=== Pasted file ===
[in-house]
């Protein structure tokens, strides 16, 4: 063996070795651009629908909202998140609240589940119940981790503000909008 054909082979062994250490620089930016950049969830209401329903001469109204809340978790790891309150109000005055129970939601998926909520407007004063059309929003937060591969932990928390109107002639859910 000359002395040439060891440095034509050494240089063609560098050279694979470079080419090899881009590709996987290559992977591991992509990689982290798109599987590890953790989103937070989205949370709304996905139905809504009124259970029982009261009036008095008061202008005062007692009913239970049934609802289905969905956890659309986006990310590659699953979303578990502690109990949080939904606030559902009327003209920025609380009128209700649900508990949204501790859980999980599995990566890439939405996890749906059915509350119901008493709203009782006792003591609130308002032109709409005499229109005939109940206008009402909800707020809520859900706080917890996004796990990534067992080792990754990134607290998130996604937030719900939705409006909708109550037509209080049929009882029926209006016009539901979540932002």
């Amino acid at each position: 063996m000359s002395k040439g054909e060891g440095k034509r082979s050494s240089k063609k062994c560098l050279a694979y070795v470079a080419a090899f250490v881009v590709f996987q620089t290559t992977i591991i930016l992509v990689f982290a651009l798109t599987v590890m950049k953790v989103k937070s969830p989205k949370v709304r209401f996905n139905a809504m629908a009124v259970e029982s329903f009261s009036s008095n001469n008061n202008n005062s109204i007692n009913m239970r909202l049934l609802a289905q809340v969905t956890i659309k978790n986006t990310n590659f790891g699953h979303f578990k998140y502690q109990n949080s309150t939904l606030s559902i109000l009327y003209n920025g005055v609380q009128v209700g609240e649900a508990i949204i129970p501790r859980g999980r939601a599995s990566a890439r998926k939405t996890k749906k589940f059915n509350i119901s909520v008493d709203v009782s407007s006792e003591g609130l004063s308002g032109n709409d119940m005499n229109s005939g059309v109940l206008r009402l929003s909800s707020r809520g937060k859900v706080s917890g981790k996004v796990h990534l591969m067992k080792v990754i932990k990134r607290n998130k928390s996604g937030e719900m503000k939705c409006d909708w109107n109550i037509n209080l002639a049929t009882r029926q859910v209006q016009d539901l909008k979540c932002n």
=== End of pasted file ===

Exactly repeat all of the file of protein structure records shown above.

[in-house]
């Protein structure tokens, strides 16, 4: 063996070795651009629908909202998140609240589940119940981790503000909008 054909082979062994250490620089930016950049969830209401329903001469109204809340978790790891309150109000005055129970939601998926909520407007004063059309929003937060591969932990928390109107002639859910 000359002395040439060891440095034509050494240089063609560098050279694979470079080419090899881009590709996987290559992977591991992509990689982290798109599987590890953790989103937070989205949370709304996905139905809504009124259970029982009261009036008095008061202008005062007692009913239970049934609802289905969905956890659309986006990310590659699953979303578990502690109990949080939904606030559902009327003209920025609380009128209700649900508990949204501790859980999980599995990566890439939405996890749906059915509350119901008493709203009782006792003591609130308002032109709409005499229109005939109940206008009402909800707020809520859900706080917890996004796990990534067992080792990754990134607290998130996604937030719900939705409006909708109550037509209080049929009882029926209006016009539901979540932002």
């Amino acid at each position: 063996m000359s002395k040439g054909e060891g440095k034509r082979s050494s240089k063609k062994c560098l050279a694979y070795v470079a080419a090899f250490v881009v590709f996987q620089t290559t992977i591991i930016l992509v990689f982290a651009l798109t599987v590890m950049k953790v989103k937070s969830p989205k949370v709304r209401f996905n139905a809504m629908a009124v259970e029982s329903f009261s009036s008095n001469n008061n202008n005062s109204i007692n009913m239970r909202l049934l609802a289905q809340v969905t956890i659309k978790n986006t990310n590659f790891g699953h979303f578990k998140y502690q109990n949080s309150t939904l606030s559902i109000l009327y003209n920025g005055v609380q009128v209700g609240e649900a508990i949204i129970p501790r859980g999980r939601a599995s990566a890439r998926k939405t996890k749906k589940f059915n509350i119901s909520v008493d709203v009782s407007s006792e003591g609130l004063s308002g032109n709409d119940m005499n229109s005939g059309v109940l206008r009402l929003s909800s707020r809520g937060k859900v706080s917890g981790k996004v796990h990534l591969m067992k080792v990754i932990k990134r607290n998130k928390s996604g937030e719900m503000k939705c409006d909708w109107n109550i037509n209080l002639a049929t009882r029926q859910v209006q016009d539901l909008k979540c932002n």